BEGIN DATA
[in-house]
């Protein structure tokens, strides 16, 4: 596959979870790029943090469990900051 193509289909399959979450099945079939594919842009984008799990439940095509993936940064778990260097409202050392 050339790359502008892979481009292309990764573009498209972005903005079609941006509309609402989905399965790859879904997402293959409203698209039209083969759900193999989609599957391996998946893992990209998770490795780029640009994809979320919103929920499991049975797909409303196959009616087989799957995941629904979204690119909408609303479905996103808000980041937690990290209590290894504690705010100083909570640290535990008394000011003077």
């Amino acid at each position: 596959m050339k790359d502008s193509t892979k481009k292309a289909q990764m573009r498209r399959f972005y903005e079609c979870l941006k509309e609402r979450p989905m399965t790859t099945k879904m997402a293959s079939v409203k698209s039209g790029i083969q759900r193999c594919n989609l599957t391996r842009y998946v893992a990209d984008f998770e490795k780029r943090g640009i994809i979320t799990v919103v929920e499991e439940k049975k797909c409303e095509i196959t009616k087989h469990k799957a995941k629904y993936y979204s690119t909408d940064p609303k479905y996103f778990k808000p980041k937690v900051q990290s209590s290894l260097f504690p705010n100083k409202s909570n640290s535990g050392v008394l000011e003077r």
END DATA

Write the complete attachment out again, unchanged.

[in-house]
């Protein structure tokens, strides 16, 4: 596959979870790029943090469990900051 193509289909399959979450099945079939594919842009984008799990439940095509993936940064778990260097409202050392 050339790359502008892979481009292309990764573009498209972005903005079609941006509309609402989905399965790859879904997402293959409203698209039209083969759900193999989609599957391996998946893992990209998770490795780029640009994809979320919103929920499991049975797909409303196959009616087989799957995941629904979204690119909408609303479905996103808000980041937690990290209590290894504690705010100083909570640290535990008394000011003077």
């Amino acid at each position: 596959m050339k790359d502008s193509t892979k481009k292309a289909q990764m573009r498209r399959f972005y903005e079609c979870l941006k509309e609402r979450p989905m399965t790859t099945k879904m997402a293959s079939v409203k698209s039209g790029i083969q759900r193999c594919n989609l599957t391996r842009y998946v893992a990209d984008f998770e490795k780029r943090g640009i994809i979320t799990v919103v929920e499991e439940k049975k797909c409303e095509i196959t009616k087989h469990k799957a995941k629904y993936y979204s690119t909408d940064p609303k479905y996103f778990k808000p980041k937690v900051q990290s209590s290894l260097f504690p705010n100083k409202s909570n640290s535990g050392v008394l000011e003077r």